Futures tied to the S&P 500 climbed 1%, while contracts linked to the technology-laden Nasdaq Composite gained 1.3%. The Nasdaq last week suffered its biggest one-week decline since the market crisis of March.
Monday’s advance would extend a spell of outsize moves in both directions for global markets. Stocks have been buffeted by uncertainty about the U.S. presidential election, a slowing recovery in the world economy from the shock of Covid-19, and gyrations in tech shares that had driven markets higher since the spring.
“We’re shifting into an environment of lower returns and higher volatility and this is not inconsistent with that,” said James McCormick, global head of desk strategy at NatWest Markets.
“This isn’t a message that we’re going back to February, March markets,” Mr. McCormick added, referring to the historic declines that took place when countries locked down to control Covid-19. “But I think the upside is going be a bit capped here until we get through some of these events and risks.”
The Cboe Volatility Index, which estimates how far traders expect the S&P 500 to swing over the next month, ticked down to its lowest level since Sept. 3.
Investor sentiment was boosted by the resumption of clinical trials of AstraZeneca’s experimental coronavirus vaccine in the U.K., analysts said. Studies were put on pause globally after a person who received the vaccine had an unexplained illness. Trials in other countries, including the U.S., remain on hold.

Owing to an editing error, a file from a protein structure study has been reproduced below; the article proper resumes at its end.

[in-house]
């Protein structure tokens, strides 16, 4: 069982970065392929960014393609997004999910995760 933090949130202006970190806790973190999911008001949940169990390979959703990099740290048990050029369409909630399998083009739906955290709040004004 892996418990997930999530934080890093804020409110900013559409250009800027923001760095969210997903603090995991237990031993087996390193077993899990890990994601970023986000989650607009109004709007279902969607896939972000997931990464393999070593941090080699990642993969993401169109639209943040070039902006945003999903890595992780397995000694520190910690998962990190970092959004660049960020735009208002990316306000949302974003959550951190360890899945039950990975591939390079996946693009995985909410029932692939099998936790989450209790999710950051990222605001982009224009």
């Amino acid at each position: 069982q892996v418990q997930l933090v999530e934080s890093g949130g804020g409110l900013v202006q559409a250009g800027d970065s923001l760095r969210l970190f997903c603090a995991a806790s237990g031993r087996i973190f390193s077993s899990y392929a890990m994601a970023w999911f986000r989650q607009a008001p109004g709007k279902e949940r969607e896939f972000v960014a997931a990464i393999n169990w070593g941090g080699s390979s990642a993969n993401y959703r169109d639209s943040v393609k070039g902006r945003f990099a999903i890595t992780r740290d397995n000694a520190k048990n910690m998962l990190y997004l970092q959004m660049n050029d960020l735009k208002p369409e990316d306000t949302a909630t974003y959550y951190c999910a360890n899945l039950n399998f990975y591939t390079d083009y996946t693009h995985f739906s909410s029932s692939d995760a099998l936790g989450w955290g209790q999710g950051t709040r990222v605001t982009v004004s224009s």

“There’s a bit more positivity as regards vaccines,” said Robert Carnell, head of research for Asia-Pacific at ING Groep. “The resumption of AstraZeneca trials will be seen in that light.”
In the absence of bad news, Mr. Carnell added, “the default position [for stocks] is now to keep going up.”
There were some big moves in individual stocks ahead of the opening bell in New York after a busy weekend for mergers and acquisitions.
Shares of Oracle jumped around 8% after the tech company won the bidding for the U.S. operations of video-sharing app TikTok, according to people with knowledge of the matter. The deal may be structured as a partnership, rather than an acquisition, The Wall Street Journal reported.
Shares of Nvidia rose 5.6% after the chip maker neared a deal to buy British chip-designer Arm Holdings for more than $40 billion from SoftBank Group Corp. Shares in the Japanese technology conglomerate jumped 9%.
In government bonds, the yield on 10-year Treasury notes edged down to 0.662%, from 0.668% Friday. Traders are awaiting the conclusion of the Federal Reserve’s two-day monetary-policy meeting Wednesday, when the central bank is expected to hold interest rates steady.
The WSJ Dollar Index, which tracks the U.S. currency against a basket of others, slipped 0.1%.
U.S. crude-oil prices slipped 0.8% to $37.03 a barrel as traders awaited a monthly report on supply-and-demand by the Organization of the Petroleum Exporting Countries.
International stock markets were mixed. The Stoxx Europe 600 was down less than 0.1%, while China’s Shanghai Composite Index closed up 0.6% and Japan’s Nikkei 225 advanced 0.7%.
Write to Joe Wallace at Joe.Wallace@wsj.com